Posts Tagged Budget Fiction
Excerpt from A Stirring in the Blood
INSOMNIACS do sleep, they just don’t get much of it, and Harry Paget was no exception. So, when he found himself awake in the middle of the night, he didn’t immediately look for a reason for his sudden wakefulness. It was just how it was and had been for the past 730 sleepless nights. Nor did he open his eyes straight away, preferring to keep them shut in the vain hope that he might, just might, against all the odds, drift off again.
When a floorboard creaked, he wasn’t alarmed. Harry had grown used to lying in bed just listening to the sounds his old house made in the depths of the night; the ticking of a cooling radiator or the creak of the woodwork as it contracted. Some nights he imagined himself alone at the wheel of a sailing ship in the middle of a dark ocean, with only the groan of the ship’s timbers and the crack of the wind in the sails for company.
As the seconds ticked by, he became conscious of the wider world beyond his bedroom; the sighing of the wind in the trees that lined the avenue, and the distant barking of a dog. A car pulled up to the junction and waited for the lights to change. Its idling engine and the muted sounds of the car’s radio carried up to him on the still night air – ‘You’ve got a friend,’ sang James Taylor – one of Annie’s favourites. The music took Harry’s mind shooting straight back to the 70’s when he and Annie were courting. That song had been their song, but he was abruptly dragged back to the present by the familiar sound of a dressing table drawer being slowly withdrawn.
Harry froze. That drawer couldn’t have moved by itself…
His mind racing almost as fast as his heart, he cautiously opened one eye to find a dark figure peering at him, the face a ghastly red, caught in the glow from the bedside clock radio’s digital display. In his gloved hands he held Annie’s jewellery box. Before Harry could say or do anything, the intruder brought the box smashing down on his face and made for the door. But he had to run round the bed to get to it and, with an agility that surprised both men, Harry rolled out on the opposite side of the bed and hurled himself at the fleeing burglar. The impetus of Harry’s dive sent the man crashing against the wall, dislodging one of Annie’s framed watercolours. All three tumbled to the floor. As the man attempted to get to his feet, Harry jumped on his back, wrapped both arms around his neck, and clung on like a limpet as the man sought to shrug him off.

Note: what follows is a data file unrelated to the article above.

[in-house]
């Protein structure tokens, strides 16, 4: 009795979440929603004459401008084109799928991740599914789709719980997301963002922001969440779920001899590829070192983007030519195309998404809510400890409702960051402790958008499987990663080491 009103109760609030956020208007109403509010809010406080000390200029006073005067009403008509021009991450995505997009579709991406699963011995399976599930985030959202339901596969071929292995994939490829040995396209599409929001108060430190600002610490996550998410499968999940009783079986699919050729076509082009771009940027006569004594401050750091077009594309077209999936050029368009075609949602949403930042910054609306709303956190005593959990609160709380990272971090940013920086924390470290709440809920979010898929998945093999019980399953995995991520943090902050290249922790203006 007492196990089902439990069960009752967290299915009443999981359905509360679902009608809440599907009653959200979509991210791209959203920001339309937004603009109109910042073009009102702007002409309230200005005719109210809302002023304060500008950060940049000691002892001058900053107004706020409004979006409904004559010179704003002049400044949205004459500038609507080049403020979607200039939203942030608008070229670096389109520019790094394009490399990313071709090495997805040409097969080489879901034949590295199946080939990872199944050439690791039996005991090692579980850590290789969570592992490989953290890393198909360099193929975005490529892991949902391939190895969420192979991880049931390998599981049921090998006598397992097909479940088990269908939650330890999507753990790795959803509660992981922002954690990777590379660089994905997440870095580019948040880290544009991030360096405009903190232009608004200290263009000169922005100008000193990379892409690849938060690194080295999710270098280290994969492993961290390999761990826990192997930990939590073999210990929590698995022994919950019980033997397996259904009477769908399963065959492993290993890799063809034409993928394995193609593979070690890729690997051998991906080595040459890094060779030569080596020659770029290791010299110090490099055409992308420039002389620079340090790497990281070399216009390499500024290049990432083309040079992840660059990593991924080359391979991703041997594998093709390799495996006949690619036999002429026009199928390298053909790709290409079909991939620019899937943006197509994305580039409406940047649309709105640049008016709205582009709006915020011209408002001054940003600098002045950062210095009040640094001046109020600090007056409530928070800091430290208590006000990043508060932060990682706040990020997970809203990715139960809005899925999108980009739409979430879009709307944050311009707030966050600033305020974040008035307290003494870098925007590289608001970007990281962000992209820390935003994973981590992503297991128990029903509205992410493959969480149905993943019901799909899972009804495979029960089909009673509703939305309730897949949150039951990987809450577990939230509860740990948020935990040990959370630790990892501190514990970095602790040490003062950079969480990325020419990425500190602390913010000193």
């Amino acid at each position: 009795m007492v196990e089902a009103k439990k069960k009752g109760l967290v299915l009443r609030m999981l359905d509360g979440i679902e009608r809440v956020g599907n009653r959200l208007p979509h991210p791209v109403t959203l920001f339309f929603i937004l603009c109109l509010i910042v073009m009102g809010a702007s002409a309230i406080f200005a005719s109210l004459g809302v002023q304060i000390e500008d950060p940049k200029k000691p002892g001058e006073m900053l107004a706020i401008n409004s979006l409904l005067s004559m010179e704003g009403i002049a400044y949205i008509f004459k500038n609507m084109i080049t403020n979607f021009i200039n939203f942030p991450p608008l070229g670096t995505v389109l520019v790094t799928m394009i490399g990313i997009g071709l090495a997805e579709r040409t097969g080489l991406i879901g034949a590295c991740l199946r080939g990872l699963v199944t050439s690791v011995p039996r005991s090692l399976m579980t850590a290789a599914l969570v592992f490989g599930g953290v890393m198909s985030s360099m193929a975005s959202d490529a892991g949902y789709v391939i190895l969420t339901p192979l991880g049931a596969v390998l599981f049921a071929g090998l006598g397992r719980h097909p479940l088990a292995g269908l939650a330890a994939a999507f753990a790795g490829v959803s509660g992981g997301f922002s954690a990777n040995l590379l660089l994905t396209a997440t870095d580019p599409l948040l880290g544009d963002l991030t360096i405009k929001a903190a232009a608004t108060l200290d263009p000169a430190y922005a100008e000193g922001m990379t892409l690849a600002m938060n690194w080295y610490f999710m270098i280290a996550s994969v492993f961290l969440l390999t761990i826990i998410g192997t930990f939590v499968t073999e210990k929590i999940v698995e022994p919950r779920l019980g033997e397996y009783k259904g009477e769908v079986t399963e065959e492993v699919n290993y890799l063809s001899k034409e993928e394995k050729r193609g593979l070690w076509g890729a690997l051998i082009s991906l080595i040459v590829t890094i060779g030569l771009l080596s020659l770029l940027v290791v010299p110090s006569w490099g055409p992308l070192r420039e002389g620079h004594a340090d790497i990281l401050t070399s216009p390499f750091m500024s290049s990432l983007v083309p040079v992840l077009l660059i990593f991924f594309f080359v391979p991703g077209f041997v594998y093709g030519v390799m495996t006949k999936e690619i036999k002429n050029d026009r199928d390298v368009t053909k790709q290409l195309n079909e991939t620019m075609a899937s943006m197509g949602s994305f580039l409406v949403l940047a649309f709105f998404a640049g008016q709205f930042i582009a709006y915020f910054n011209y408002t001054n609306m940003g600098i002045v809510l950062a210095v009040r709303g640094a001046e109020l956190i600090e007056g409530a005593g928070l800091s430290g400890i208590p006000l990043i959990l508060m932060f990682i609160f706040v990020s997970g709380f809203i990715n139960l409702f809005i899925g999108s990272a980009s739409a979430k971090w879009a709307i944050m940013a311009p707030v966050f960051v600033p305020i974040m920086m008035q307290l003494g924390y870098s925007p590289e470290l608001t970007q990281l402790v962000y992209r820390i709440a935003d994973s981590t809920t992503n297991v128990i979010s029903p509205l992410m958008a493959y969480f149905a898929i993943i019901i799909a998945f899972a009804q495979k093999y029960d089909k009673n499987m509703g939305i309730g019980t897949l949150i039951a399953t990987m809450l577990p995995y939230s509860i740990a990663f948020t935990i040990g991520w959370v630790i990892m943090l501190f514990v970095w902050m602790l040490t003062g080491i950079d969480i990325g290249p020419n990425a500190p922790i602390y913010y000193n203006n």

‘Get off me, you dirty old bastard!’ growled the man, and Harry caught the whiff of stale cigarette smoke on his breath.
Harry hadn’t worn pyjamas for years and his pale limbs showed up ghostly white in the darkness. In any other circumstances, he would have found the situation amusing. His intruder was clearly more alarmed at the prospect of being buggered by a naked, middle-aged man, than he was of being arrested. The impression Harry had was of a young man and a strong one, and he wondered how much longer he could hold onto him.
‘I just want my wife’s jewellery box,’ he said, through gritted teeth.
‘I dropped it when you jumped me, didn’t I.’
Harry cast around. His eyes had grown more accustomed to the darkness, but his night-time vision wasn’t good.
‘I can’t see it.’
‘Fuck sake! I’m lying on it,’ snarled the intruder. ‘If you want it, you’ll have to get off me.’
Harry was quite prepared to let the thief go if that meant he got Annie’s jewellery back. But, and it was a big but, could he rely on this vicious criminal to keep his word?
‘Hurry up, this thing’s digging in me.’ whined his assailant.
It was risky but he would have to go with it. ‘All right, but you keep one knee on the floor. You hand me the jewellery box, and then you leave. OK?’ His captive grunted. ‘OK?’ Harry repeated, this time louder.
‘Yeah, yeah. Just get off me.’
Harry slowly withdrew his arms from around the man’s neck. He was half expecting a trick of some kind, but was still caught off balance, when the young burglar brought his head whipping back into Harry’s face, smashing his nose. He felt the warm gush of blood and his hands shot up to stem it. At that same moment an elbow was driven with great force into his abdomen. Harry rolled off onto his side where he lay doubled up, and gasping for air.
Bleeding and winded, Harry was defenceless as his assailant jumped to his feet and, accompanied by a stream of expletives, delivered a series of kicks to his body. The last thing Harry saw was a large boot coming towards his head, and then blissful unconsciousness; sleep of a kind, a rare event since losing his beloved Annie.
A Stirring in the Blood
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